Advanced Eye Care of Tucson

Common Questions


Over the age of 10


Our accepted In-Network Insurance Plans:

AARP Medicare Advantage
Alignment Health
American Indian Health Program (AHCCCS)
Arizona Complete Health
Arizona Foundation
Arizona Medicaid (AHCCCS)
Banner Health
Devoted Health
EyeMed (Medical)
First Health
Medicare Railroad
P3 (Amerivantage, AZ Blue HMO)
Tricare for Life
Triwest VA


You are our priority when visiting our office. We schedule ample time for your appointment to ensure all your questions are answered before you leave. The most common comment we hear is, “Wow, I’ve never had an eye exam like that before!” The time and compassion every member of our staff offers makes for a world-class experience. We are centered on a positive patient care experience for you!

This level of service takes time. Our trained ophthalmic technician will conduct your welcome interview and case history, including allergies, medications, and your medical health history, and also acquire pertinent data for Drs. Tsai, including:

Visual Acuity

Intraocular Pressures

Pupillary and Gross Ocular Evaluation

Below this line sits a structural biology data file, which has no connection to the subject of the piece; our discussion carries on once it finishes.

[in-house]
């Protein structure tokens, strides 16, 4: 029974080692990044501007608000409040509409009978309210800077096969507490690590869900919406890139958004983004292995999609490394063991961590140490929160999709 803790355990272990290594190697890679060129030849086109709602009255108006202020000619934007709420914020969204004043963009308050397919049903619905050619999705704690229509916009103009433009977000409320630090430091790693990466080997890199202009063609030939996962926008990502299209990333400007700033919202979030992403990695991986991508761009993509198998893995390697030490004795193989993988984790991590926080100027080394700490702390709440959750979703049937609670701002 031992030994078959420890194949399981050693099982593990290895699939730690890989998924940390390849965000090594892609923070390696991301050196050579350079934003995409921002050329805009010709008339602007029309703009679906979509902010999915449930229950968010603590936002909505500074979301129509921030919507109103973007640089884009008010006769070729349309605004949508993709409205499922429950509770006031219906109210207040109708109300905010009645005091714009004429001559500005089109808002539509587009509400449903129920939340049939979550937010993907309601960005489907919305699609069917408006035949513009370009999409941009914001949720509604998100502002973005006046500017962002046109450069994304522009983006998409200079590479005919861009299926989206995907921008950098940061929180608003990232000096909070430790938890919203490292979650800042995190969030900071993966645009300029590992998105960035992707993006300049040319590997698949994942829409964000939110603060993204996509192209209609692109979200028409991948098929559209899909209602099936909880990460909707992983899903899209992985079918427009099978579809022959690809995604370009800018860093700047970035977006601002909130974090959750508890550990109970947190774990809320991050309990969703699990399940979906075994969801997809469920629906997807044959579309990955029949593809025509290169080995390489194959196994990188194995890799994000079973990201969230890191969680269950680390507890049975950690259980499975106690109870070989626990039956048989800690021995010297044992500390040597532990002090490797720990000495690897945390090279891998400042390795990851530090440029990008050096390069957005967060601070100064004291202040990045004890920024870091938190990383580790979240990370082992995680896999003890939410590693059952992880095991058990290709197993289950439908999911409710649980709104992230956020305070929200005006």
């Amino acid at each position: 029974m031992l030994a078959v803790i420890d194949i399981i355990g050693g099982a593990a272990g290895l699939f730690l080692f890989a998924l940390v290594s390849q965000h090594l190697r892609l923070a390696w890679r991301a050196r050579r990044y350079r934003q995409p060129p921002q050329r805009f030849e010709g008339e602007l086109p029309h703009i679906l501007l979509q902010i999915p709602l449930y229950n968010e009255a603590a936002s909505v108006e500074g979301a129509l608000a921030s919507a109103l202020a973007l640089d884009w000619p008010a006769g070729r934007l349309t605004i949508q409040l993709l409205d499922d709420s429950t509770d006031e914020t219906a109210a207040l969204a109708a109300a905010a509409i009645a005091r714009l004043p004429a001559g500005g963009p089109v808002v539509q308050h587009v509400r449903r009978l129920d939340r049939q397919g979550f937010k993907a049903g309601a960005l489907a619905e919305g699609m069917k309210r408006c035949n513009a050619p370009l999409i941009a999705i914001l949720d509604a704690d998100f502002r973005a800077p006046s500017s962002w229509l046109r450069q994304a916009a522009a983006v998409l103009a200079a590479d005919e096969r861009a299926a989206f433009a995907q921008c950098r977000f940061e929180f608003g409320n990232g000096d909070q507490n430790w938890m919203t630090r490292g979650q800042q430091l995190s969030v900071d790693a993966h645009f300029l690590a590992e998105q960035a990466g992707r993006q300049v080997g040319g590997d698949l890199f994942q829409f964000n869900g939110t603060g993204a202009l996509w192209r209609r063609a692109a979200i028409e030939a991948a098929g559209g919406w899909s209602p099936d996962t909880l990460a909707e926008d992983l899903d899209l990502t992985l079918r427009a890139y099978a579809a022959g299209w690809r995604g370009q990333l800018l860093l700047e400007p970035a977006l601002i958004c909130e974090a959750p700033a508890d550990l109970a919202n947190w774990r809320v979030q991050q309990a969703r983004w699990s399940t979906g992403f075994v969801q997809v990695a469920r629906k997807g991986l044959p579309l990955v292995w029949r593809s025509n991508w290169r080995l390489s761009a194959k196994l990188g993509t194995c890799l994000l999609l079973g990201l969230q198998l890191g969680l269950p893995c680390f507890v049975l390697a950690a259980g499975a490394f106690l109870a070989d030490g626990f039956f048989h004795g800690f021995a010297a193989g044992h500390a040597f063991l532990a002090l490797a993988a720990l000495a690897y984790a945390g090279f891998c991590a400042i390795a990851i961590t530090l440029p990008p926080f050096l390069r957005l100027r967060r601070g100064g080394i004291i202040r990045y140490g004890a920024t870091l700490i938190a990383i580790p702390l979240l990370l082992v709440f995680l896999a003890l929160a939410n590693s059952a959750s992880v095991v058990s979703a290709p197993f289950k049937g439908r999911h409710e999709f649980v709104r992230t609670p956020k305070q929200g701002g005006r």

Testing such as high definition retinal imaging and/or photography and/or other diagnostic testing (retinal imaging, eye muscle alignment, color vision, and peripheral vision testing may be done, too)

We will educate you during the examination process, and in many cases, we will need to dilate your pupils, so be prepared with dark sunglasses and possibly a driver to take you home.

Comprehensive eye exams evaluate the entire health of the eye and help the optometrist or ophthalmologist determine your prescription. Eye exams should begin as an infant to ensure proper eye and vision development. Ongoing eye health examinations at regular intervals are essential to avoid eye diseases and vision changes without warning signs.

Eye exams are often the first way to detect chronic systemic diseases such as high blood pressure and diabetes. Regular eye exams ensure eye health and maintain your best vision.

The eyes are the organs of vision. Through a complex process, they detect and focus light to create images. Vision begins when light rays are reflected off an object and enter the eye through the cornea and pupil. It then passes through the crystalline lens, which refracts light focused on the retina. By changing shape, the lens functions to change the eye's focal distance so it can focus on objects at various distances. 


When light hits the retina, tiny cells, rods, and cones capture the light signals and convert them into electrochemical impulses in neurons. Rods communicate the object’s shape by reading black and white and shades of gray. Cones communicate the color of the object. Working together, the rods and cones process the light. They then create an image by triggering nerve impulses that pass to the image centers in the brain via the optic nerve. 


It’s important to understand how the eye works to understand your body. The better informed they know about our health, the easier it is to note potential symptoms and take an active role in preventative care.